BRIGHT IDEAS: Religion offer simple but showy little white dresses for spring
White Light, White Heat
By Jessica Fromm
LOOK RADIANT in white this spring in the flurry of bright alabaster sundresses that are hitting the streets as temperatures rise. The little white dress (LWD), the twin of that classic staple the little black dress, is a versatile wardrobe addition that was all over the springtime runways.
One of the most surprising trends this season is that clothing lines are eschewing the explosion of color usually seen when winter wear gives way to warm-weather attire. Though yellow has been heralded widely as the new "it" hue this year, the rest of the color palette is generally subdued, with whites, grays and light earth tones more plentiful than in past seasons—most likely a symptom of the gloomy state of the economy.
White is a cool, clean shade, and depending on the cut and fabric, the LWD can be ultracasual or übersophisticated. While black is known for its slimming effects, white naturally draws attention wherever it goes.
As such, it is important to choose a fit that flatters, because a little paunch will end up looking like a Buddha belly in a skintight white garment. One benefit of an achromatic dress is that it plays up darker skin. If you've got a melanin-friendly complexion or have been strapped to the tanning bed all winter to keep the golden glow up, these dresses will show off your glowing epidermis.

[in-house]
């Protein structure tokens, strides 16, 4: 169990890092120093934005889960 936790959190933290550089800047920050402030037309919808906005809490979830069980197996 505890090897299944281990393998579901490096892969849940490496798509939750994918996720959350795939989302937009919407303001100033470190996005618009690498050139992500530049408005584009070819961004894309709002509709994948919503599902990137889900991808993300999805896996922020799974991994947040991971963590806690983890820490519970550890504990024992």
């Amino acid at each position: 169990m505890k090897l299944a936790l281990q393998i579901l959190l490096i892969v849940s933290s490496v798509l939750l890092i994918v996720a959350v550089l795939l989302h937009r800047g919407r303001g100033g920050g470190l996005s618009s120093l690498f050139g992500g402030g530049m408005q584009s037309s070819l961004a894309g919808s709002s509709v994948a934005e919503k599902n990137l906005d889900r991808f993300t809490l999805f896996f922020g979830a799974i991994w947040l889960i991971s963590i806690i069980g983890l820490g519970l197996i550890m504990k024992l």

Little white dresses are also very versatile. A minimalistic white sheath or trapeze frock makes a simple, elegant option for diving into this trend. New York designers Geren Ford and Caroline Hedaya are offering graceful, effortless white sheath dresses in their spring 2009 collections that look no-nonsense and chic.
Cutout white stretch jersey dresses have also been big with the hipster crowd as of late. U.K. fashion house Religion sells a number of these but also runs the gamut of white dress styles. Their other LWD offerings include floaty, virginal white chiffon frocks and punky skintight studded cotton minidresses.
Some couturiers are taking this trend to more frilly, feminine lengths, like designers Milly and Nanette Lepore. Milly's Ecru Gauze Cord Embroidery Ruffle Dress, made out of a pallid translucent silk, has a romantic, off-the-shoulder fit, with fluttering ruffles at the sleeves and hem.
The bohemian aesthetic has also been worked into the LWD, with flattering baby-doll-cut dresses made out of bleached gauzy cloth or crisp eyelet cotton decorated with embroidery and beads.
However, be wary: if pale dresses are unlined, they tend to be see-through. As such, wearing the appropriate slips and leaving the bright pink panties and bra at home are a good idea. Whites also stain easy, so stock up on the bleach.A plain LWD is also a great way to have some fun with accessories, whether it be a wide red belt, loading up on necklaces and bangles or topping off with a straw fedora. To get away from the barrage of gladiator sandals that are everywhere this spring, try a pair of bone-tone wedges, like Aerosoles Splurge Peep-Toe Dress Sandal. Their vintage-tinged look sports cute cutouts, laces and a sling-back.
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